Why Does A Foreclosure Happen?

The sad truth is that sometimes people have their houses taken from them. That is what this process is. If the lender uses a home as collateral for a loan, it has the right to protect its loan with the house. Lenders protect themselves by forcing the sale. If the owner does not do this personally, the lender can ask the government to do it for them. If the sale does not produce enough to pay back the loan, the lender will get the house. In some cases, the lender can end up with the house and still have a balance on the loan, which is known as a deficiency. With a deficiency, the owner will still owe that money. 

Some real estate investors search for deficiency bids; this is when the lender bids less than it is owed and could indicate the lender wanting more bidders. There could be equity in a home that can be scooped up by savvy real estate investors in such cases.

How Do Foreclosures Work?

Even though the foreclosure burden falls on the counties, it is the state that dictates the foreclosure laws. Each state can be a little different. Real estate investors are encouraged to dig into the foreclosure laws in their state.

In general, there are two processes depending on the state. The difference depends on what document is used to secure the property as collateral for the loan. In states that allow a deed of trust, most lenders would use that. If a deed of trust is used, the lender will avoid a court process and foreclose by advertisement. This process requires that the lender gives notice to both the homeowner and the world by publishing the notice in a public place, such as a newspaper. After the notice runs for a specific period, the trustee in that county is directed to auction the home. Again, each state is different, but this is typically a smooth and quick process for the lender.  

In states that don’t allow deeds of trust, the lender will use a mortgage. In mortgage states, the lender would need to foreclosure judicially. As such, the lender would need to go to court and convince the court that they have not been paid and have the right to force an auction. Assuming that they can do that, which is typically not an issue, the court will issue a judgment. The lender can then use that judgment to force an auction carried out by the court or a sheriff. Because the court is involved, the timeline can vary and typically takes much longer. In some states like New York, it is common for the foreclosure process to take a year or more.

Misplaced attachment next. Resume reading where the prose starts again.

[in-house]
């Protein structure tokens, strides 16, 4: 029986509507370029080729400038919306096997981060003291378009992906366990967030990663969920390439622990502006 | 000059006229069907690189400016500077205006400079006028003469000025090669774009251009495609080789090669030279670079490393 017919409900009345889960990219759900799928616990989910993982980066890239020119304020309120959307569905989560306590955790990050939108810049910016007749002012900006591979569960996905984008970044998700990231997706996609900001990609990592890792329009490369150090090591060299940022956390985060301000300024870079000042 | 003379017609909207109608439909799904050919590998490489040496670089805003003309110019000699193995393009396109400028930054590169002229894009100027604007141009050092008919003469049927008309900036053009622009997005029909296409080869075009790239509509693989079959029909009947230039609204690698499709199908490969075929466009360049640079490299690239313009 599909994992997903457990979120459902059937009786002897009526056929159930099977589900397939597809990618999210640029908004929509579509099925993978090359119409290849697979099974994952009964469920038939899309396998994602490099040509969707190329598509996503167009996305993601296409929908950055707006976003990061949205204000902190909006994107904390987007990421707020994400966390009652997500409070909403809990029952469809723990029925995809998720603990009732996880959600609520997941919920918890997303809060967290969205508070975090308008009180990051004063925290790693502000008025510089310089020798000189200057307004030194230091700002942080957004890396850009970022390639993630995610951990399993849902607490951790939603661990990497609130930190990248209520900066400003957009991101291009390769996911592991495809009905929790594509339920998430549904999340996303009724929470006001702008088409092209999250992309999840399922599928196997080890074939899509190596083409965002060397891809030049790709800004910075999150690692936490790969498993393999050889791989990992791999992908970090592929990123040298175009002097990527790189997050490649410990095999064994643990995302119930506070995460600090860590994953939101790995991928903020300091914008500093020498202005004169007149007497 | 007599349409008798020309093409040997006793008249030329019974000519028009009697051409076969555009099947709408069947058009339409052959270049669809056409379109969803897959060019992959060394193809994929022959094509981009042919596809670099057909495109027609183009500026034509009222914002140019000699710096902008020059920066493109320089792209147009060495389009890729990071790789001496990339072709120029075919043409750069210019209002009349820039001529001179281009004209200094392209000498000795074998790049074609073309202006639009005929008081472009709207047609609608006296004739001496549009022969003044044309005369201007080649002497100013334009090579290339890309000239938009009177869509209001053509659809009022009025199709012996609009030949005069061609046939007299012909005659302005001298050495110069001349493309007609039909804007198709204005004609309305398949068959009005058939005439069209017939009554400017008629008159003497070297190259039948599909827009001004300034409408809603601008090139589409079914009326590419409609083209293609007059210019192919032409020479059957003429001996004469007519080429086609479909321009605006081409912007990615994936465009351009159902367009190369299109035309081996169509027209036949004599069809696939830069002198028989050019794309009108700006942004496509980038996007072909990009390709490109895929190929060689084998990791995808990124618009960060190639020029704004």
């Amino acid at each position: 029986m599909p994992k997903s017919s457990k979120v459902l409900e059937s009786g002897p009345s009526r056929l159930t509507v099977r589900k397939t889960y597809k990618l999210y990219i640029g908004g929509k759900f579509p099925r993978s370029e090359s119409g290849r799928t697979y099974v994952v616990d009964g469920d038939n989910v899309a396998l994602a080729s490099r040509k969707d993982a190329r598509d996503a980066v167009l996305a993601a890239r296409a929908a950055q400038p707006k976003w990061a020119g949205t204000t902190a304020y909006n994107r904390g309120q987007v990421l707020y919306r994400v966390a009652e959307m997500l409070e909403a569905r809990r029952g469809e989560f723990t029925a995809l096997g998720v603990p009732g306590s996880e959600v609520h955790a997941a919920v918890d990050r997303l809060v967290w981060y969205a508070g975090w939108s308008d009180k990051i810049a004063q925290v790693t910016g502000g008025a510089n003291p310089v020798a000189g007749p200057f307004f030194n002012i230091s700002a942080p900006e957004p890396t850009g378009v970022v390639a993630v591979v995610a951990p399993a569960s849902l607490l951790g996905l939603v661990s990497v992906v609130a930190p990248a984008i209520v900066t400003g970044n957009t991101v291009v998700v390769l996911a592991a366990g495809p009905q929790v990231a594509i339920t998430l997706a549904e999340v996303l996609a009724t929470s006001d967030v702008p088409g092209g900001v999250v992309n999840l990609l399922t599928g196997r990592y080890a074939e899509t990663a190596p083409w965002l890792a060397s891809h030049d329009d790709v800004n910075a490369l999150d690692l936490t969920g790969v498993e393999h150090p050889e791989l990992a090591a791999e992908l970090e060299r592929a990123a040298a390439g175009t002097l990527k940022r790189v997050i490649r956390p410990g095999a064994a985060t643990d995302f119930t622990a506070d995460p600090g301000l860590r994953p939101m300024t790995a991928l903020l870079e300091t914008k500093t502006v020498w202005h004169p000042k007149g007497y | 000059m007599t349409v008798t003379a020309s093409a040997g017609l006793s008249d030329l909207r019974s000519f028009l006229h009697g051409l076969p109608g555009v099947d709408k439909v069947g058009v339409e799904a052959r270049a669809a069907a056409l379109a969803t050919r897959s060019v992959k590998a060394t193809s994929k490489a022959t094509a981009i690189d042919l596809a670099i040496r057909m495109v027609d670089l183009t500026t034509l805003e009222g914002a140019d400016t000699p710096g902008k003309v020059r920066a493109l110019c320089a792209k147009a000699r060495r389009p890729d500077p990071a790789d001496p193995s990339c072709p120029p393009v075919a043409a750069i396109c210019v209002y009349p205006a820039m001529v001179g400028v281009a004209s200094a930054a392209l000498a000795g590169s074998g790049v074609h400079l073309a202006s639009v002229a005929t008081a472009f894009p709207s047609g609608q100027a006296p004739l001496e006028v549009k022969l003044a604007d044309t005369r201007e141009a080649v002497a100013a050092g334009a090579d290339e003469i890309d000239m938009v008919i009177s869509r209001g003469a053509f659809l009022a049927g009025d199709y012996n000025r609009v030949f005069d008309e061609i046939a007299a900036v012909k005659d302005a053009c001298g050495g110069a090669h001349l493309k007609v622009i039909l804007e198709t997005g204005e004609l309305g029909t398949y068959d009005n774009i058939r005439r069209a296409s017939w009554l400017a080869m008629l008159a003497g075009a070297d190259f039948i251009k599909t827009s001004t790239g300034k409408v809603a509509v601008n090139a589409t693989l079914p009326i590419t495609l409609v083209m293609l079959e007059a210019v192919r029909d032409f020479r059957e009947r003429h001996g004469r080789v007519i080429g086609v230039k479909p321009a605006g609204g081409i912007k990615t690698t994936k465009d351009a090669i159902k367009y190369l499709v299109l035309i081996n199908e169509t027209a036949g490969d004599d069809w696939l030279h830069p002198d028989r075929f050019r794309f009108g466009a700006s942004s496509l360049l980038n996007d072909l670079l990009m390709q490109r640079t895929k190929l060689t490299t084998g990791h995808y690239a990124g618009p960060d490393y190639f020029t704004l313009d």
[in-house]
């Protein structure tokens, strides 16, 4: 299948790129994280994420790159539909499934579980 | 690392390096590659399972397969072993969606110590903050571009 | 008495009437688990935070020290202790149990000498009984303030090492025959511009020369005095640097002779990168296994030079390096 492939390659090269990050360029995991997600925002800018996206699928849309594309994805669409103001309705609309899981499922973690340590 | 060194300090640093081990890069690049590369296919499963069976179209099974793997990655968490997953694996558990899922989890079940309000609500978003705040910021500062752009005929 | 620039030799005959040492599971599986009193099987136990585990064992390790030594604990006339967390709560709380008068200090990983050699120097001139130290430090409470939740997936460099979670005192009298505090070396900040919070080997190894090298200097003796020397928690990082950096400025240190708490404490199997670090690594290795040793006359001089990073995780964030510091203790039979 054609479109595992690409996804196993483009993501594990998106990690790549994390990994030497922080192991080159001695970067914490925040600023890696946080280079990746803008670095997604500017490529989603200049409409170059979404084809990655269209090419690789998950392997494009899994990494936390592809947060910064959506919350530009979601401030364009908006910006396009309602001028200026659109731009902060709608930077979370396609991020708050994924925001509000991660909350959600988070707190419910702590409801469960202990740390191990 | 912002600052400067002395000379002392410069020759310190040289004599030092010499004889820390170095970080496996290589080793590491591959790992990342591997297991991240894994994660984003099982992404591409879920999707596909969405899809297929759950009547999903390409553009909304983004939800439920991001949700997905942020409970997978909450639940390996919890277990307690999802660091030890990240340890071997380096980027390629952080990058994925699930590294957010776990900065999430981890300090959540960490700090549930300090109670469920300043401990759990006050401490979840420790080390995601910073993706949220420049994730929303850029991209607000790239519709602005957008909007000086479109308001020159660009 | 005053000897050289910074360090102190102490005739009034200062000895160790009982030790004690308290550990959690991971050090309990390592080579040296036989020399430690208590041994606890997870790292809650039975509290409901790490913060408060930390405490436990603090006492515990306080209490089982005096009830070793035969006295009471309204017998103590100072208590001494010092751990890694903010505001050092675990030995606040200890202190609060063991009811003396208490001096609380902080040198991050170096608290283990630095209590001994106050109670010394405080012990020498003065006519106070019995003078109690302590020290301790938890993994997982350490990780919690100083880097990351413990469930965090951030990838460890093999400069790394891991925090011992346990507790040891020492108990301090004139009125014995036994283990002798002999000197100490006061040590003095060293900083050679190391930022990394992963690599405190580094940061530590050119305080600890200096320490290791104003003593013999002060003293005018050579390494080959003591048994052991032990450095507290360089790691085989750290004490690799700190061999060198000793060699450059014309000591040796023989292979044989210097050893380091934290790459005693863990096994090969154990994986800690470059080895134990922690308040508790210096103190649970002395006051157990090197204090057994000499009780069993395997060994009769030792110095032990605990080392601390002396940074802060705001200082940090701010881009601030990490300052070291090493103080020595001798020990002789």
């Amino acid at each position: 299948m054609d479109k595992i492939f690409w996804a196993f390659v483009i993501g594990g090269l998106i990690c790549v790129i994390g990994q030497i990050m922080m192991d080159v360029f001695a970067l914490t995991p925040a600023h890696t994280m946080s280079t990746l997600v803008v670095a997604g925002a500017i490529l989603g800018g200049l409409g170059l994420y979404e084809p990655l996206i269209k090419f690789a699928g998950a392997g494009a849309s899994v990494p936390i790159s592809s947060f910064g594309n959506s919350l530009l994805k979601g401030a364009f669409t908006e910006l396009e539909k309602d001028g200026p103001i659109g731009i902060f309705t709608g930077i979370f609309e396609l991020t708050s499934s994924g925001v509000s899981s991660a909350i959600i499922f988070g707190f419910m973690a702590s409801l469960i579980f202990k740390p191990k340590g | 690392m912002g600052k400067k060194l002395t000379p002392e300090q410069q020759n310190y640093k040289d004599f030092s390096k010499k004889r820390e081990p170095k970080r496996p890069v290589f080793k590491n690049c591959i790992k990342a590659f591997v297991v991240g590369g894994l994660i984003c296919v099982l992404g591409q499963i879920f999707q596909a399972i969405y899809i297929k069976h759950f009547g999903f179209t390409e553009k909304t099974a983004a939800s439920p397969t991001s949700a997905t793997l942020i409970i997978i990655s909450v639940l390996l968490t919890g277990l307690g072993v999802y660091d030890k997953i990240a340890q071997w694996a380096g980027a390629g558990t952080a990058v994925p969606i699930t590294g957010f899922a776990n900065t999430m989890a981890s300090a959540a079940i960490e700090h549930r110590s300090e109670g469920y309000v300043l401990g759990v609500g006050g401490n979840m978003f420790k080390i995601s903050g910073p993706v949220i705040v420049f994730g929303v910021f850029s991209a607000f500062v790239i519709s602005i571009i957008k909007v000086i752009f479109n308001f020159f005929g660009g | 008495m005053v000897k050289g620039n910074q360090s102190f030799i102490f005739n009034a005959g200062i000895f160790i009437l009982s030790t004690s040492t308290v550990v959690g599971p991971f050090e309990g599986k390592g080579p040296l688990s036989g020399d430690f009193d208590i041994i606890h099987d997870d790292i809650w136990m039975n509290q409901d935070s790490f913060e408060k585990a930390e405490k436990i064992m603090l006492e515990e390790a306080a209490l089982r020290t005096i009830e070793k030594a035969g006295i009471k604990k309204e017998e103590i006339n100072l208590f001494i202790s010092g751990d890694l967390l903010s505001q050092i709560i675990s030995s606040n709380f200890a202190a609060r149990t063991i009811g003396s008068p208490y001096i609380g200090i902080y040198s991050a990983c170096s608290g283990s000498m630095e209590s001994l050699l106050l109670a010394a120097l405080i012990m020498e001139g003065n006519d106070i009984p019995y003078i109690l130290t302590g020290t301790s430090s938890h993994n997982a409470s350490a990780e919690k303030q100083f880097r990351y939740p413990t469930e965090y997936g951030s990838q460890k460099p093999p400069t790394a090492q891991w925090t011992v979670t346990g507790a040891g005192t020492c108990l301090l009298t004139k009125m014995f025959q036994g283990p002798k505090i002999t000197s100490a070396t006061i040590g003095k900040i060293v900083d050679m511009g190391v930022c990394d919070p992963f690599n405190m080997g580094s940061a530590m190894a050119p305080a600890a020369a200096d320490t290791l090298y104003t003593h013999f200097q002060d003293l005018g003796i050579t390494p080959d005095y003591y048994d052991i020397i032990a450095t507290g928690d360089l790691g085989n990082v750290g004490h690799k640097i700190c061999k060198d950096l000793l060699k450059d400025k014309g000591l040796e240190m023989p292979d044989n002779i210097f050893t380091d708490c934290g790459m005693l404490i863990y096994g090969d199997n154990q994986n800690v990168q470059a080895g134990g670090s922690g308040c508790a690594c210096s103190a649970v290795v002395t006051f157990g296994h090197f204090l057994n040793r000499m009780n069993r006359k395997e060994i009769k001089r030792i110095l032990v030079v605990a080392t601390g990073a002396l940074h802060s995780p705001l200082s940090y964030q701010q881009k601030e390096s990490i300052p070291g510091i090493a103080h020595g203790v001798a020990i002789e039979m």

Unless you plan to stick to foreclosure investing only after the auction, it is imperative to know the timeline and the rules around the auction and redemption rights in the state and county you are buying in.

Is It A Good Idea To Buy A Foreclosed Home?

There are several pros and cons with foreclosure investing, and it depends on what stage of foreclosure you are investing in. 

The Pros And Cons Of Buying A Foreclosure

Here are some of the pros and cons of buying a foreclosure (depending on the stage of the foreclosure you are buying in).


Pros: Many investors will tell you that you will find the best deals at this stage. That is because you can negotiate directly with the homeowner and could potentially have very little competition. Negotiating directly with the owner also allows you to get creative if needed. For example, if the homeowner has equity, they may be willing to carry a loan for you to help you get the deal financed. Foreclosure pressure creates tremendous motivation and a definitive deadline, resulting in a little more negotiation strength. You will also find that these properties tend to be in better condition because the owner is often living there.

 Cons: If the property is on the MLS, it will be just as competitive as a post-foreclosure home. The only real downside to this stage compared to the other stages is they can be harder to find. Often, the homeowner is not listing their home with an agent, so you need to track them down and make contact with them. You can do this through marketing via mailers or signs, or you can get the foreclosure lists and make direct contact with the owner. Pre-foreclosure investing is very much a business that takes time and money to operate. 

Foreclosure auction

Pros: Investors that buy at the auctions love the fact that there is no negotiation. They bid on a property they want, and if they win the bid, they typically end up with the property. Foreclosures are extremely transparent, so it is easy to see what is available and what the starting bid is, making it easy for investors to focus on specific properties and save time. 

 Cons: This can be very risky. The auctions do not tell you if the foreclosing lender is a senior loan or a junior. If you end up bidding on a junior foreclosure, you would still need to pay any senior lenders their entire amount owed before you would own the property. I have seen investors make this mistake and lose their entire investment.